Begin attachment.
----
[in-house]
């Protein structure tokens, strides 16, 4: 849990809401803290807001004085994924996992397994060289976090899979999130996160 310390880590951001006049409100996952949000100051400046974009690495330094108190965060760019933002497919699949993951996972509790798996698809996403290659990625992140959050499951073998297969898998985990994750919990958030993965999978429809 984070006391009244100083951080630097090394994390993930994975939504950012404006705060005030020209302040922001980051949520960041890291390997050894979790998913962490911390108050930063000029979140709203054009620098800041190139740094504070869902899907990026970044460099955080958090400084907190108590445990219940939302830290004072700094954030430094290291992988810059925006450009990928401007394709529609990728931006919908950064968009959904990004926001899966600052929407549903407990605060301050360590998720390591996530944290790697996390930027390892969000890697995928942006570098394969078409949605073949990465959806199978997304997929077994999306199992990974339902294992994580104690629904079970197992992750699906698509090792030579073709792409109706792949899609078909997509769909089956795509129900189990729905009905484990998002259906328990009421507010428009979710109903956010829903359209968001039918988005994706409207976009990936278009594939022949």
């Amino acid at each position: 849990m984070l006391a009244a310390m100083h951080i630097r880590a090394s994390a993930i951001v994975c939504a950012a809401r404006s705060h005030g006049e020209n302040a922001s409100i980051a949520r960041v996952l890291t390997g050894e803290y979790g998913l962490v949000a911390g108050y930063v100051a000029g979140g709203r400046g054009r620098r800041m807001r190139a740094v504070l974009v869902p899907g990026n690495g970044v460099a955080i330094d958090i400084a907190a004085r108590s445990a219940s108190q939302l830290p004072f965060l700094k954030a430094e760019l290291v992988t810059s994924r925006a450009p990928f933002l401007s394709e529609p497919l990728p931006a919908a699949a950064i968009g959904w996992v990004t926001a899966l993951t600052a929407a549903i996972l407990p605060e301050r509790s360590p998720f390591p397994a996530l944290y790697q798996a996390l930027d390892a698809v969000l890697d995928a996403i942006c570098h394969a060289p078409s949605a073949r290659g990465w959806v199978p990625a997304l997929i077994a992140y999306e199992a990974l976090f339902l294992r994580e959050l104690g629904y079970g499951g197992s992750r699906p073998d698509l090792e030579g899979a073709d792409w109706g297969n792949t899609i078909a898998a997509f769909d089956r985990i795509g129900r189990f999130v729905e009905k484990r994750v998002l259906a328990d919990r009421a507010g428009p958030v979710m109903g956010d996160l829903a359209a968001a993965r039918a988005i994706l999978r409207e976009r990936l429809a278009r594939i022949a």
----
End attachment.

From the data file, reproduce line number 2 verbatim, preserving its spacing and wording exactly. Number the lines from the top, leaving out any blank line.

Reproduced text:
């Protein structure tokens, strides 16, 4: 849990809401803290807001004085994924996992397994060289976090899979999130996160 310390880590951001006049409100996952949000100051400046974009690495330094108190965060760019933002497919699949993951996972509790798996698809996403290659990625992140959050499951073998297969898998985990994750919990958030993965999978429809 984070006391009244100083951080630097090394994390993930994975939504950012404006705060005030020209302040922001980051949520960041890291390997050894979790998913962490911390108050930063000029979140709203054009620098800041190139740094504070869902899907990026970044460099955080958090400084907190108590445990219940939302830290004072700094954030430094290291992988810059925006450009990928401007394709529609990728931006919908950064968009959904990004926001899966600052929407549903407990605060301050360590998720390591996530944290790697996390930027390892969000890697995928942006570098394969078409949605073949990465959806199978997304997929077994999306199992990974339902294992994580104690629904079970197992992750699906698509090792030579073709792409109706792949899609078909997509769909089956795509129900189990729905009905484990998002259906328990009421507010428009979710109903956010829903359209968001039918988005994706409207976009990936278009594939022949």